Investors are betting that China’s cosmetic surgery industry will become the next target of regulators


China Business and Finance Update

To understand China’s US$50 billion obsession with cosmetic surgery, just look at a “little red book.”

This is the English translation of Xiaohongshu, a beauty e-commerce and social media application popular with young Chinese women. Its hashtag #PreAndPostOp has received more than 290,000 posts. Many of them show off before and after photos of overhauled jaw lines, plump lips, and reconstructed cheekbones.

But since the beginning of July, despite the popularity of cosmetic surgery, the market value of the country’s three listed medical aesthetic companies has fallen by one-third, and collective losses have exceeded $17 billion.

This shift in investor sentiment shows that as Chinese President Xi Jinping attempts to reshape China’s cultural and commercial landscape as part of the pursuit of perfect looks, the days of Chinese young people’s swordsmanship may be numbered. Driven by “common prosperity”.

Investment bank CITIC estimates that the sales revenue of China’s aesthetic medicine market will exceed 330 billion yuan (US$51 billion) in 2020. But analysts warn that if Beijing considers the negative social impact of the industry to be comparable to that of private tutoring, the industry may be hit hard. online game -In recent months, strict supervision has destroyed the market value of the dominant group of industries.

“It is entirely possible that we will see another industry disappear,” said Mark Tanner, managing director of marketing company China Skinny.

The official media has stepped up criticism of the industry because it promotes admiration of appearance and causes more suffering to young people Already consciously About their looks.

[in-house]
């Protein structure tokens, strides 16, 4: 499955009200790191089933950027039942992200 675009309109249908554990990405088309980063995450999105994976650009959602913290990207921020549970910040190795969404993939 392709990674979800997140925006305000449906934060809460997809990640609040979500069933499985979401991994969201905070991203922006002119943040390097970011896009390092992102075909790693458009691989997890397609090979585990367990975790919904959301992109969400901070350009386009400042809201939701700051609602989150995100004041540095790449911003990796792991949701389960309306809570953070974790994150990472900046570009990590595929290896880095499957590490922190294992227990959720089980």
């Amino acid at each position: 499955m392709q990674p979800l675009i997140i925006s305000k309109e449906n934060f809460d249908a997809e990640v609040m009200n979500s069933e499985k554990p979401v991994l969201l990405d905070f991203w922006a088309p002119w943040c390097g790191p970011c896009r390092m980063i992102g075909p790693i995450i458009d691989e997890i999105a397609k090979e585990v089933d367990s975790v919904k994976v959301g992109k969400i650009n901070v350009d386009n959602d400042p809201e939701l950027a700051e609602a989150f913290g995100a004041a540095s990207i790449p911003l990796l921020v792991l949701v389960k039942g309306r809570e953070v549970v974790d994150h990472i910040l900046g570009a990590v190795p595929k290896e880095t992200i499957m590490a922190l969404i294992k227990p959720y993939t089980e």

In a comment published on Tuesday, the People’s Daily, the party’s mouthpiece, warned that advertisements in the cosmetic industry “have crossed the regulatory bottom line”. The newspaper warned against publishing before and after photos of Chinese celebrities aimed at “attracting consumers,” and called for “immediate standardized supervision of this lucrative emerging industry.”

Tanner, a senior analyst in the Chinese beauty industry, said that many people in China will actively face the blow of cosmetic surgery. “[If] Everyone is not so’perfect’, then you don’t have that much pressure to spend your hard-earned savings and do the same thing,” he said.

Investors’ anxiety has intensified along with health officials’ concerns about a surge in illegal surgeries in unlicensed clinics that have been severely condemned by Beijing for “appearance anxiety” and “young surgical clients”.

Last month, Shanghai and Shenzhen exchanges banned structured debt products related to consumer loans for cosmetic surgery.

Traders looking for the regulator’s next target have set their sights on So-Young, an app listed on the Nasdaq that allows users to evaluate their facial features, make adjustment plans, and find plastic surgeons. In recent weeks, the ratio of So-Young’s short equity to total stock trading volume has soared because its share price has fallen to a historical low and has fallen by more than half this year.